Besides technical aspects, wide acceptance of reusing foundry solid wastes as marketable materials will only be achieved by removing barriers or limitations arising from public perception (education or training), environmental regulation, engineering guidelines and procedures, economics, and market potentials. These barriers are basically nontechnical but take considerable efforts to address. Unlike the technical aspects of a reuse program, many parties are involved, such as the government, the public, academics, and industrial and commercial departments. A coordinated and consistent framework needs to be constructed among these parties, aiming at eliminating barriers to the foundry solid waste reuse program.
Public acceptance of foundry waste reuse significantly depends upon their understanding of nature and the performance of foundry waste materials and generated products. In general, negative descriptions, such as its black appearance, the presence of casting byproducts and heavy metals, high melting temperature and sometimes odor, may automatically bring objections into the public mind. It is unfair. The public should be well educated to understand the generation and characterization of foundry solid waste. Documented technical data and environmental regulations are to be presented to convince people that foundry solid waste (at least not all) is not hazardous or as bad as they thought.
Communication channels shall be set up between industry and academics. There has been inconsistency with regards to the characterization of foundry solid waste between industry and academics. The former cares about the workability and efficiency of materials in generating products. The latter concentrate on the technical behavior of materials if reused. The way that metal casters define the characteristics of their sands is completely different from what the contractor wants to know. For example, metal casters talk about ground fineness number, whereas contractors want to know fine and clay contents. At the point of reusing their solid waste, metal casters should divert their attention from regulators and customers to researchers, working within a well channeled system.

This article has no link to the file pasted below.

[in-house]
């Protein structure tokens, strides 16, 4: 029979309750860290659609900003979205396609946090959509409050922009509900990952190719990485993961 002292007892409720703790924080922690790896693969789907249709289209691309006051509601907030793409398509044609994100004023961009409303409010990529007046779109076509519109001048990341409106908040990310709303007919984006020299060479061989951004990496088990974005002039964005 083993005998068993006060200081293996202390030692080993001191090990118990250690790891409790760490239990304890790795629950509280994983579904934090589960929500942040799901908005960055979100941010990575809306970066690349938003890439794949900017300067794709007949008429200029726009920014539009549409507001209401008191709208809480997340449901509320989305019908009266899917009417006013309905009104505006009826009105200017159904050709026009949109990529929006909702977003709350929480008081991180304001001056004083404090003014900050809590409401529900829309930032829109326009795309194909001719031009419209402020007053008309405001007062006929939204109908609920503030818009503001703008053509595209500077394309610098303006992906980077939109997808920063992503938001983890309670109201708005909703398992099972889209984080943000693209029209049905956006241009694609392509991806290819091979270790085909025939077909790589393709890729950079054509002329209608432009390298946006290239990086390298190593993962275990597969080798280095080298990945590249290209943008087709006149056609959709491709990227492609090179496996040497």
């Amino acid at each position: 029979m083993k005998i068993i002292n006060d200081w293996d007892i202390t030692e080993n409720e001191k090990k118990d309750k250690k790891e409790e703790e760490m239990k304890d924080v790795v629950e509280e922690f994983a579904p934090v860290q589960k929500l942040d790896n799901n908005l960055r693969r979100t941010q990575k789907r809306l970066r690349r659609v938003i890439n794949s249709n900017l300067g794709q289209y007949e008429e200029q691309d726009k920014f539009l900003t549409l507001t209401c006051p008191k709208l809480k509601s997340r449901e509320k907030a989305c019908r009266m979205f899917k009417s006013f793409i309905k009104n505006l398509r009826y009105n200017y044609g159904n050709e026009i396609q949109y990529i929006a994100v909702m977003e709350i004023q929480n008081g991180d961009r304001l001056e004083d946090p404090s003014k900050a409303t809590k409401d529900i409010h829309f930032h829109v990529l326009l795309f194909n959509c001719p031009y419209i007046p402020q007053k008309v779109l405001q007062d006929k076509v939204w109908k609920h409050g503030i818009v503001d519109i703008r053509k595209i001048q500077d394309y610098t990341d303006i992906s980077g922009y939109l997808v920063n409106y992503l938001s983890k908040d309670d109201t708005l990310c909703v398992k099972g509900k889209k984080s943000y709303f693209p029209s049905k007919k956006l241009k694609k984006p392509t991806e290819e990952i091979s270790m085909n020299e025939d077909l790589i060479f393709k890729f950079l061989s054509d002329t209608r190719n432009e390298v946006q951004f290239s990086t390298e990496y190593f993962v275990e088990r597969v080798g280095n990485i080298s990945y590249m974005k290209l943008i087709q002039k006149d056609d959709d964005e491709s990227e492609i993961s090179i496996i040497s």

Solid waste regulations are frequently cited as barriers for metal industrial byproduct recycling. Research indicates that most ferrous spent foundry sand meets nonhazardous standards under the
RCRA. Competing granular materials, such as sands, gravels, and native soils, are not regulated materials although their environmental profiles may be similar to spent sands.
In some case, experts may debate the reuse of nonhazardous materials, which, they insist, should still be dumped to general landfill sites where nonhazardous materials belong, like municipal solid waste. It is also insisted that there is no documented regulation requiring the reuse of nonhazardous materials. Therefore, to defend the beneficial reuse program of foundry solid waste, regulations should specifically permit their marketing.
Environmental regulation should be complied with to legally validate a reuse program. It is critical that recyclers become familiar with the federal and state regulations relative to their materials. Before reuse starts, materials should be tested according to these environmental regulations to determine whether they are hazardous or nonhazardous. Knowing and understanding the rules and regulations will lead to a better reuse program.
4.5.3 Guidelines, Procedures, and Specifications